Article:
2 – Your window of where you need to hit the ball relative to your body is huge compared to baseball or tennis. To hit a ball sharp cross-court from the left side your may go and contact it all the way outside, coming in at an angle where it is facing the ref or the sideline. You would never do this in baseball because you would throw it to 3rd base.
3 – The target of where you are going to hit the ball is dynamic and changing. Also as you get to higher levels the speed of change increases. In tennis and baseball the target is pretty much stationary in front of you. This means you must have the ability to contact the ball in different windows in volleyball relative to dynamic changing target
4 – You are moving when you going to hit. In tennis and baseball are you ever taking a 3 step jump? Are you ever trying to move through sand and then jump?
5 – Power is not the only goal with a good arm swing. High contact, speed, deception and the ability to make shots is also very important. In beach volleyball this is even more critical for success and the arm swings being taught can create significant challenges for success. I have sat in on several coaching sessions with high level coaches and very good AAA Players where they are using this weird funky baseball arm swing and now they are having challenges contacting the ball because of the wind, moving in the sand and the inconsistent set. l
6 – Finally the power generated in baseball and tennis is far greater, you have a weight in your hand (Tennis – Racket, Baseball – Ball) and on contact you do not have something that slows your arm swing or forward momentum, as much as in volleyball. This means volleyball players are not, if taught correctly, not exposed to the extreme needs of shoulder injury prevention that baseball or tennis has.
This means you do not have to go to such extremes to avoid injury especially if it means those changes in technique will have an very negative impact on the players performance.
So let’s Summarize! What does this mean?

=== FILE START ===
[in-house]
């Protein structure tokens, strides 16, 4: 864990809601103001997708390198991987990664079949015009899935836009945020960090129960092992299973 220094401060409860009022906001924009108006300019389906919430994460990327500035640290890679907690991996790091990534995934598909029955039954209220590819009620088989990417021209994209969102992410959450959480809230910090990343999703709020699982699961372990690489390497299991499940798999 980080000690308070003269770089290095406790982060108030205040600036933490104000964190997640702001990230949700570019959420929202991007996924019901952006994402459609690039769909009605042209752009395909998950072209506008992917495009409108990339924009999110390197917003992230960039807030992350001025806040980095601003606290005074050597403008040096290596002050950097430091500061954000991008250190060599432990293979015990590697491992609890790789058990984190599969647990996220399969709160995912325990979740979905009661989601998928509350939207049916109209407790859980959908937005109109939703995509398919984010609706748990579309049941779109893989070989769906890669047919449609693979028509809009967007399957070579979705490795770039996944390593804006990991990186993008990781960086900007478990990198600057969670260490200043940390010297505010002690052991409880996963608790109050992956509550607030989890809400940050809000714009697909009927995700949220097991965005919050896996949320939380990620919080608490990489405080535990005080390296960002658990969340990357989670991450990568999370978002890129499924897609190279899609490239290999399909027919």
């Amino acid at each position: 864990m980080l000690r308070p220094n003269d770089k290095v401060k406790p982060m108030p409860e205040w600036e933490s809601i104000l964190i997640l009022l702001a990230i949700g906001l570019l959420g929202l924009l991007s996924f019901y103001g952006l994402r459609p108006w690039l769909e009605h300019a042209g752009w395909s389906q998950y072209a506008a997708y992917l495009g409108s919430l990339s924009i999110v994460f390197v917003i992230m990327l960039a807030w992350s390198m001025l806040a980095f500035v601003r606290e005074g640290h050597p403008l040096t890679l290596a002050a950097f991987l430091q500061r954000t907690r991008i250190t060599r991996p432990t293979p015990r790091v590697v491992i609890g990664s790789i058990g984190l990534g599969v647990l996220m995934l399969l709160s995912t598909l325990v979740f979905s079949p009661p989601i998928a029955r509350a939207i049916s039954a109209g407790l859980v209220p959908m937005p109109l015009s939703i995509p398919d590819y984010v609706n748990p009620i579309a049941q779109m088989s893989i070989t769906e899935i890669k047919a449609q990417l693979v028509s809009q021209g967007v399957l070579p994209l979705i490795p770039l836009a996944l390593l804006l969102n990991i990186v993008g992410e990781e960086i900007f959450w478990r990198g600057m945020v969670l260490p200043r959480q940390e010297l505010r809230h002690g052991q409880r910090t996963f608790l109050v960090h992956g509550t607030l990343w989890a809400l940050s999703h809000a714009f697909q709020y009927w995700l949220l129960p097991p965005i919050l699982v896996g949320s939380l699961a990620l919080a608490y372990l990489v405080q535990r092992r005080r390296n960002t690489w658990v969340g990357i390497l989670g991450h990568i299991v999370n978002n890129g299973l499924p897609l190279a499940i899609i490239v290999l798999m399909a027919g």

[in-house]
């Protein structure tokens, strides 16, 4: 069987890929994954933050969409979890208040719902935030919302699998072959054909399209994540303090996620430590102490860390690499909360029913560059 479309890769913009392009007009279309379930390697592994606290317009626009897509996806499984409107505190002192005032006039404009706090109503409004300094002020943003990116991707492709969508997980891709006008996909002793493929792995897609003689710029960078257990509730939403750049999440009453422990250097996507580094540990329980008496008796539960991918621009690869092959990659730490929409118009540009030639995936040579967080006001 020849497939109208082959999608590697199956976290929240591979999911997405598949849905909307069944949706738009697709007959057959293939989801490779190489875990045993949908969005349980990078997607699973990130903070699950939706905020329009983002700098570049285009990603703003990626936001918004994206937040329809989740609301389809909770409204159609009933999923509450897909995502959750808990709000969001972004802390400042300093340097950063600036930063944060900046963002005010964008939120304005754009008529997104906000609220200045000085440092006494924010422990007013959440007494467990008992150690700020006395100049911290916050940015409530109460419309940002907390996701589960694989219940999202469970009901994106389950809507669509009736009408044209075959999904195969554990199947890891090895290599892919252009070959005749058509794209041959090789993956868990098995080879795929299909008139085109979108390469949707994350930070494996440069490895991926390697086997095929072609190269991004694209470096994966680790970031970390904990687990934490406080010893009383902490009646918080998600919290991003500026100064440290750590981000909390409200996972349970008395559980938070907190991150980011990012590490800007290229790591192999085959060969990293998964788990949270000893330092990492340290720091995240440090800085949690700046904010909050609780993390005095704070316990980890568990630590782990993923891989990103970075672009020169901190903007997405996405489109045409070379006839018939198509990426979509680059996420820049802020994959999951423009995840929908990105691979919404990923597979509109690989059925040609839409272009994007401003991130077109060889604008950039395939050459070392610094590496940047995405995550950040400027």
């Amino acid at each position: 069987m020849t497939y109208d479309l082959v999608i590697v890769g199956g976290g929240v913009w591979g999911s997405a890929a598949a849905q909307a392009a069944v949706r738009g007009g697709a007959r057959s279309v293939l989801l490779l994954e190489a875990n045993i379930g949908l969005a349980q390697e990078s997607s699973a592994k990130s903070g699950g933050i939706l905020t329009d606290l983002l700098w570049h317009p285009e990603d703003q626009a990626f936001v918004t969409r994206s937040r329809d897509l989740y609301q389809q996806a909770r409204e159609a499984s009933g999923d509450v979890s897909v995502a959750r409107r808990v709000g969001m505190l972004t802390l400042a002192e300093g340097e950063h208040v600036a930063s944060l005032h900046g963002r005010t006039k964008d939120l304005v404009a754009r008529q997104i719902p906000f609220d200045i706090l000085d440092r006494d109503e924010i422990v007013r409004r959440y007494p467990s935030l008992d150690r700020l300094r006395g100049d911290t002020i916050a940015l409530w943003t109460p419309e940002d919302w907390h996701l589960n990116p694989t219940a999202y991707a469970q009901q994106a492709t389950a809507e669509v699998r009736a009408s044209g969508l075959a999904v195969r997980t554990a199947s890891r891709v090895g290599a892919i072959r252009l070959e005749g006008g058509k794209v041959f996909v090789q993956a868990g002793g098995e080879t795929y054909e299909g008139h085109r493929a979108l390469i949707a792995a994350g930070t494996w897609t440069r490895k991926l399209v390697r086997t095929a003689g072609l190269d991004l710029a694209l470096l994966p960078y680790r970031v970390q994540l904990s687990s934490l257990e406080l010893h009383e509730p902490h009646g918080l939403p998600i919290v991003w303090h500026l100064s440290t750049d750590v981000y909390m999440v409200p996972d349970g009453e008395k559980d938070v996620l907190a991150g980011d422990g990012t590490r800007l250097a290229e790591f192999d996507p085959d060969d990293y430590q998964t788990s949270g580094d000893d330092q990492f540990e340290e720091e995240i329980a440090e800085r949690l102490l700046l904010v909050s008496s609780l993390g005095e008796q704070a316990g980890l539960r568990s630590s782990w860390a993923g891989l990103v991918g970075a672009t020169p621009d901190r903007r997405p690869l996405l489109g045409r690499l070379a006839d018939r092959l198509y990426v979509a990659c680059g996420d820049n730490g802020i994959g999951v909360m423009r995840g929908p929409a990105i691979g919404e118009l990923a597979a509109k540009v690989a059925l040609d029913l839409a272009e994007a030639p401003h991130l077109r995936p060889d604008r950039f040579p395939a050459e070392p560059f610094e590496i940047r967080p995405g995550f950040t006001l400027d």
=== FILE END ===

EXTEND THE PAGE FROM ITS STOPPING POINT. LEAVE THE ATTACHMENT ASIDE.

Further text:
The arm swing does not hit a stationary target in the same area every time like tennis and baseball, rather the target contact is dynamic therefore the speed and the range of the swing matters.
The arm swing does not hit the ball in the same area each time like baseball thus the range or window of the swing matters.
The person going to contact the ball is never stationary like tennis or baseball thus a shorter faster swing is preferred in many situations so faster is often better
Power is not the only goal, rather shot selection, contact point, window, deception and more affect your overall success.
Finally the need to be as conscious of overuse and traumatic stress on the joint is far less in volleyball, than baseball & tennis, if you can correct import areas of technique and build specific muscular power specifically hips and some of the other areas, as well as improve deceleration this will also help avoid injury.
Now let’s look at the technique behind this swings.
Traditional / logical swing – Fast, Ready, Big Range and Window, higher jump, higher contact point ability make shots.
New Swing – Slower, range is limited, lower jump – maybe, easier to read, less shots and very difficult to perform on the beach, especially in the wind
I will look to film videos with more experts on the subject of movement patterns in the next few months and post them as they are filmed. Please let me know your thoughts below. Also here are links to some of my favorite videos on spiking:
– Coaching Beach Volleyball Spiking Technique Reviewed with Steve Anderson and Andor Gyulai
– Some Popular vidoe’s I taught on spiking
– Also check out Mike Diehl and Logan Tom on Spiking!
Note in video 1 we talk extensively about things to avoid so as not to be injured when spiking.